If you’re a novice stargazer and you’ve been looking to buy your first telescope, no doubt you’ve realised that this task is much easier said than done. After all, there are dozens of different types of telescopes to choose from, and learning how to decipher and sift through all of the various specs and details can be an intimidating process to say the least.
To help bring some clarity to the buying process, below are some of the main things you need to know when deciding which telescope you’re going to buy.
What Are Good Telescopes for Beginners?
One of the best all-around telescopes that a beginner can buy is a basic Newtonian reflector, which features a simple, straightforward design, and is quite cost-effective in terms of how much magnification you will be able to enjoy.
In fact, if you buy a Newtonian reflector telescope with a 150mm (6-inch) mirror, you should be able to achieve good views of the Moon and the planets, as well as many of the brighter nebulae and galaxies. Another highly popular choice is the refractor telescope, which typically utilises two main lenses to bring distant objects into a clearer focus.
While reflector and refractor telescopes are two of the most popular choices on the market, you could also consider the Dobsonian telescope, which is basically a reflector telescope with a much larger mirror and a more simplified mount. Because the Dobsonian telescope’s larger mirror size enables it to collect more light, it is an excellent option if you’re interested in observing some of the more faint or distant nebulae and galaxies.
Lastly, there are also catadioptric telescopes, which are more compact in size and utilise a combination of mirrors and lenses to achieve a high focal ratio (e.g., the speed at which light is presented to your eye). Catadioptric telescopes are ideal for observing the Moon and the planets, and their smaller design makes them highly portable as well.
Understanding Telescope Specs: What Do All Those Numbers Mean?
When you buy a computer, there are certain specs that you’re going to want to know right off the bat, such as the hard disk size, how many gigabytes of RAM it has, and so forth. The same holds true with telescopes–there are certain key specs and numbers that give you a good indication of what you can expect in terms of performance.
Here are some of the most important specs to look for:
- Aperture – This is basically the size of the telescope’s front mirror or lens (the one closest to the object being viewed), and is usually expressed in millimetres, although traditional inches are also used as well. Without getting into too many technical details, suffice it to say that telescopes with bigger apertures will collect more light, which will make distant objects appear brighter and clearer.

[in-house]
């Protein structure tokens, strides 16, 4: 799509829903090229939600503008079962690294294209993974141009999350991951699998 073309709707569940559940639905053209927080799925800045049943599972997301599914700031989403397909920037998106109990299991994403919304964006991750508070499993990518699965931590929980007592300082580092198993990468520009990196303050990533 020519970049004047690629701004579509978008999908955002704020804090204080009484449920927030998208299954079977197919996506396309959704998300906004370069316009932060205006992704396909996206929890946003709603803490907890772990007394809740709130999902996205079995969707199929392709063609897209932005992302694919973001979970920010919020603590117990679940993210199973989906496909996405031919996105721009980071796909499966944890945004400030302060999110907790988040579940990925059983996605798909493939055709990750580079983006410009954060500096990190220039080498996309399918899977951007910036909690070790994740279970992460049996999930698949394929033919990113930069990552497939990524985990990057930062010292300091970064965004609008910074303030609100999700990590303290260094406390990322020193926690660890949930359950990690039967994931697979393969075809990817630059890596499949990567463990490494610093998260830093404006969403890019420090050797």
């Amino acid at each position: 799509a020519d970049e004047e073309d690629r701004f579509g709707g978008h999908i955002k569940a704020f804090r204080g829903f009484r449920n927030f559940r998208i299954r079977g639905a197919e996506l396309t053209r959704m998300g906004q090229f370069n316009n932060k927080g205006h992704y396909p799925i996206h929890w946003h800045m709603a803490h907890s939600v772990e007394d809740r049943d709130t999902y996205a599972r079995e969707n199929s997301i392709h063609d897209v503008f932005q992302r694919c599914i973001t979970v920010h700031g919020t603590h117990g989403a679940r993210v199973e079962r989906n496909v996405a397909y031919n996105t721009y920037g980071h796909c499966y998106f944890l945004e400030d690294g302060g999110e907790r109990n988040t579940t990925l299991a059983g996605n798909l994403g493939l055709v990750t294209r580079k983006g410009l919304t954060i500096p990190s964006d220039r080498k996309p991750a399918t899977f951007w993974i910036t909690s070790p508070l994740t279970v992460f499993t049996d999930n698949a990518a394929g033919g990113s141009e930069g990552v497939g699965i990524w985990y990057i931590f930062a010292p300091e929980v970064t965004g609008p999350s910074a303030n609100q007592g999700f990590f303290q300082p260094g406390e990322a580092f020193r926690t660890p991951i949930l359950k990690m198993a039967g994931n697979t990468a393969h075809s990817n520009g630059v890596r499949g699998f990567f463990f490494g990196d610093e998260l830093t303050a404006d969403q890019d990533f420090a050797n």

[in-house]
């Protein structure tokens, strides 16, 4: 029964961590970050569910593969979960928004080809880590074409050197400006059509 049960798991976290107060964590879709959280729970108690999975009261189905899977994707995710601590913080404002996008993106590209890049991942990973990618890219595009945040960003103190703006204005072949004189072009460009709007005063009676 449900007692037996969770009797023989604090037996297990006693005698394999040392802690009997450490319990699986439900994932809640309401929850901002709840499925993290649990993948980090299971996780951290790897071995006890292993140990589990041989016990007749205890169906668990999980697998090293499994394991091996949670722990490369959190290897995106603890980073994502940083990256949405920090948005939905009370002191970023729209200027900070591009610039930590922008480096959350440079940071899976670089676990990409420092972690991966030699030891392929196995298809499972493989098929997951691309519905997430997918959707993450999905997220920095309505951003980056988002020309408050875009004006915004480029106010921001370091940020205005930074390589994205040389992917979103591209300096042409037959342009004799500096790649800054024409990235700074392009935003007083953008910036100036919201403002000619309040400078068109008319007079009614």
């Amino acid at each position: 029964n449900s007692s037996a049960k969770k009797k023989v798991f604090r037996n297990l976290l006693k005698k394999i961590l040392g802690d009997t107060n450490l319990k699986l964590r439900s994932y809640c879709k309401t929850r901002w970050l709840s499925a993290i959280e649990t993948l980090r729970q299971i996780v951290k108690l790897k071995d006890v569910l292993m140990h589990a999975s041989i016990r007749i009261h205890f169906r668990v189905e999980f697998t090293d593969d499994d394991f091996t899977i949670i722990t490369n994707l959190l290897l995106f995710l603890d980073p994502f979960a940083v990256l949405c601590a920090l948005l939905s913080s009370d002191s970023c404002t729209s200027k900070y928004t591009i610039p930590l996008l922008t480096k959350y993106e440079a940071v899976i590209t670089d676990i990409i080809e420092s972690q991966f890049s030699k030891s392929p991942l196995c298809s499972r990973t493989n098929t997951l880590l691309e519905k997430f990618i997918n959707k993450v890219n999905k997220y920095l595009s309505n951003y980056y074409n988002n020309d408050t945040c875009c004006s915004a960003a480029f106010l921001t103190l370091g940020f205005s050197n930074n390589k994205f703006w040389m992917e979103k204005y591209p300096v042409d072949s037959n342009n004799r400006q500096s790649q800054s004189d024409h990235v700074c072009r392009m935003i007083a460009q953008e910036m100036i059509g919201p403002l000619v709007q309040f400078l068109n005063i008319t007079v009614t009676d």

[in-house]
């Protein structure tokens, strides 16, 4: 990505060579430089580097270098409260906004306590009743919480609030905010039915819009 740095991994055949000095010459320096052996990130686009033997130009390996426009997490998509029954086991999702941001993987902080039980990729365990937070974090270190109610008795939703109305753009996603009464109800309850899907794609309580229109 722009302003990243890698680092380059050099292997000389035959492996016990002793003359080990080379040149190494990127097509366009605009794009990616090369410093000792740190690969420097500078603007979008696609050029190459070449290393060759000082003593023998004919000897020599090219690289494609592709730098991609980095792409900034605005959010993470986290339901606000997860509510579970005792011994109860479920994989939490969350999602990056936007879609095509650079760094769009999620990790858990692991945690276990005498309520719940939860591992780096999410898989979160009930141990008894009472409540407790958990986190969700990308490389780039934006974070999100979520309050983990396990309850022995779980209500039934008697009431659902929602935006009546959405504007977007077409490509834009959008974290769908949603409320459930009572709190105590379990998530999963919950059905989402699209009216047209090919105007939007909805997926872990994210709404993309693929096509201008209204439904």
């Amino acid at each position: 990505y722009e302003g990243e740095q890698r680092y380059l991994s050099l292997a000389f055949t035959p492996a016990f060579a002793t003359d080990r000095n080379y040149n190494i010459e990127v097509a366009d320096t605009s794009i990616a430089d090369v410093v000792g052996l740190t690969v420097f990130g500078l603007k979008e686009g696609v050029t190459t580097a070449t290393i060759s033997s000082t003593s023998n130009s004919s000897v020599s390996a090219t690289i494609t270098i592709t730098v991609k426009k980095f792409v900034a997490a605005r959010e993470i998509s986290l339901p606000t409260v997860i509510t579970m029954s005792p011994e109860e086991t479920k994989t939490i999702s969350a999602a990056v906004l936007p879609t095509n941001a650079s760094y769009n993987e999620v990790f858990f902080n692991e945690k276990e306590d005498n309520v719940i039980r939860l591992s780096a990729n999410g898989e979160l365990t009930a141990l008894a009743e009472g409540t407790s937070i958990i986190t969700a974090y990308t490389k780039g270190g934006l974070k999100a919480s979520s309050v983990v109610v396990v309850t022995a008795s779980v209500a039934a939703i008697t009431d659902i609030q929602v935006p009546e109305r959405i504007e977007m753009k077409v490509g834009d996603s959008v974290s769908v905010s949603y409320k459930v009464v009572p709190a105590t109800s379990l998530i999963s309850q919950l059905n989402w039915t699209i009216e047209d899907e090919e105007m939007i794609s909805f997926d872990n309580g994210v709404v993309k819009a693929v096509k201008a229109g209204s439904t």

- Lens Quality – This will primarily be demonstrated by how clear and crisp an object will appear when being observed through the telescope lens. Just like you would test drive a car before you buy it, you should also take the time to have a look through a prospective telescope to get a good idea of what type of image quality you can expect. You can observe a distant object in the daytime just to give it a “test run”, and if the telescope has high-quality lenses, the observed object should feature crisp, clear edges.
- F/Number – This is also known as the focal ratio of the telescope, and is calculated by dividing the telescope’s focal length by the aperture. To keep things simple, just remember that the higher the f/number, the better results you’ll achieve with high-magnification viewing. Focal ratio is also often referred to as a telescope’s “speed”, but interestingly enough, the lower the f/number, the “faster” the telescope is said to be.
- Magnification – Although this would seem to be one of the most important specs, high magnification numbers do not always equal a quality telescope. A telescope with poor lens quality can still magnify an object many times over, but that doesn’t mean that the image will be clear and sharp enough to enjoy.
The Importance of a Quality Mount
Believe it or not, the quality of the mount is probably the most important element to consider when buying a telescope. Even if your telescope has outstanding optics, it will basically be all for naught if you can’t keep the telescope still enough to enjoy the view. Shoot for a mount that is sturdy and heavy enough to offer rock-solid stability, so that your telescope can rest on a reliable platform.